The following is an excerpt.

SFI CASA´s Ruben Løland Sælen started on his PhD studies on 3D printed polymers in August 2019. The yearly revenues in the global market for such materials are expected to grow from $10 billion to $20 billion by the time he defends his thesis.


More brittle? According to SFI CASA´s PhD candidate Ruben Løland Sælen, 3D printed polymers follow the same behaviour as seen in traditionally produced plastics except that they are more brittle. (Photo: Shutterstock)

At least, that was the forecast earlier this winter, before the Coronavirus was acknowledged as the most significant emerging markets crisis ever. SmarTech Analysis, the leading provider of industry analysis and market forecasting data, released its fourth annual market study on the polymer additive manufacturing (AM) segment. They expected polymer AM printing to almost double from almost USD 10 billion in 2019 to $20 billion in 2023 and as much as $55 billion yearly by the end of this decade.  The numbers include hardware, material and applications subsegment, counting anything from dental and medical parts to parts for aerospace and automotive industry.


Whatever happens, Ruben Løland Sælen will spend the next 3 years at SFI CASA. He aims to acquire new knowledge of the strength and behaviour of 3D printed polymers.

«Additive manufacturing, commonly known as 3D printing, is a method where parts are produced by printing them layer by layer», he explains.
Polymers, or plastics, are by far the most used materials in AM. They are cheap, light and relatively easy to work with compared to metals. Nowadays, additively manufactured polymers are mainly used for printing prototypes of products. Still, they have also been used in the manufacturing of final products and parts.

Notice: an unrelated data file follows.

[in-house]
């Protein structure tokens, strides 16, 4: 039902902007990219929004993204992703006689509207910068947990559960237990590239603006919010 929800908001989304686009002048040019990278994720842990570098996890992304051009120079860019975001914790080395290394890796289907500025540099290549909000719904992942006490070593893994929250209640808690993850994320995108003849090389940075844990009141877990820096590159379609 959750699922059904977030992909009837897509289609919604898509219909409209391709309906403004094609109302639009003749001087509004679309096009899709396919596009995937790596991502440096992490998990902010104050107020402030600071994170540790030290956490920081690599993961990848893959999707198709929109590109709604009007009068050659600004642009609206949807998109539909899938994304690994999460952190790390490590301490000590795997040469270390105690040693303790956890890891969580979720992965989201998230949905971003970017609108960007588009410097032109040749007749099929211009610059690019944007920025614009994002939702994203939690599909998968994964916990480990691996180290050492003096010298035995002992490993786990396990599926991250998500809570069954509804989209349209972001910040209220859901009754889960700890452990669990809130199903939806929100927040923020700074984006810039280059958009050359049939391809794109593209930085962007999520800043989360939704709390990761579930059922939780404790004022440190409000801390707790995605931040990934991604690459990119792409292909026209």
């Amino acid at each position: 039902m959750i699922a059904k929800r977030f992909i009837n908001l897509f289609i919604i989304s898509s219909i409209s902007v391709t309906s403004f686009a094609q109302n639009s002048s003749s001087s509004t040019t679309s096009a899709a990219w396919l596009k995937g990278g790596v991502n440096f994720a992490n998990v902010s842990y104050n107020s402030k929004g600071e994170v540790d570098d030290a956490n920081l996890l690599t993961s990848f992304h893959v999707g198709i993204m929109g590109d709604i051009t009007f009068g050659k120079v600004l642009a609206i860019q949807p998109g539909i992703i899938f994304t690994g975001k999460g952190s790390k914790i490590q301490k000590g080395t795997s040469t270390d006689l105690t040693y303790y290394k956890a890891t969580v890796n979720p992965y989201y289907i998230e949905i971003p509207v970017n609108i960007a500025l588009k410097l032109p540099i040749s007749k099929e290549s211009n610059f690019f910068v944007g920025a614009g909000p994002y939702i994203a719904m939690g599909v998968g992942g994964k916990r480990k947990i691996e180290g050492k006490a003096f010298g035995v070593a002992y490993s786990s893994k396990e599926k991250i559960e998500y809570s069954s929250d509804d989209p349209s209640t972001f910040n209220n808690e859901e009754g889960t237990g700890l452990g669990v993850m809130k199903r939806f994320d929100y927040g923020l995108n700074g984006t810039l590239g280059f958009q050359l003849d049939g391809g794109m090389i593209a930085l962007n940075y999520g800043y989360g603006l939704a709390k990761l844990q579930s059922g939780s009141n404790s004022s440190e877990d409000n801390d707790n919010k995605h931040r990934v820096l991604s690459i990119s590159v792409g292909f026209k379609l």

According to Løland Sælen, it is essential to have knowledge about the strength and behaviour of these polymers when they are used in components that should withstand loads. «In my PhD, I will study the mechanical behaviour of additively manufactured polymers by performing material tests in the lab. After testing, I will study the data and try to describe the observed behaviour with mathematical material models. With accurate material models, the materials may be used in computer simulations of component tests. By simulating tests that are normally performed in the lab, both time and money is saved».


The now 24 years old PhD candidate grew up in Kvinnherad municipality in Vestland county. It is a part of the traditional district of Sunnhordland, located along with one of the most beautiful fjords of Norway, the Hardangerfjord. At NTNU he studied civil and environmental engineering. He specialised in computational mechanics and wrote his master’s thesis at CASA.
He is now 8 months into the PhD studies. The working title of his thesis is “Mechanical behaviour and material modelling of additively manufactured polymers”. As everyone else at SFI CASA, he has been working from home since the 12 March. This semester he has been busy with teaching duty and mandatory PhD courses.
«I have been able to perform a few experiments in the lab related to my research, but I haven’t had the time to study the results in depth. The tests specimens are ordered from 3D printing companies in the Netherlands and Belgium», he says.

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«What makes additively manufactured polymers so interesting that you are willing to spend 4 years studying their strength and behaviour?»
«During my five years of master’s degree, I got interested in material modelling and computer simulations. I think it’s cool how relatively simple mathematical models and the computing power of today can simulate all manner of materials and structures in different scenarios. I worked as a summer intern at the SIMLab research group in the summer of 2018. After writing my master’s thesis at CASA, I knew that a PhD position here was the best choice if I wanted to work with advanced simulations for a period.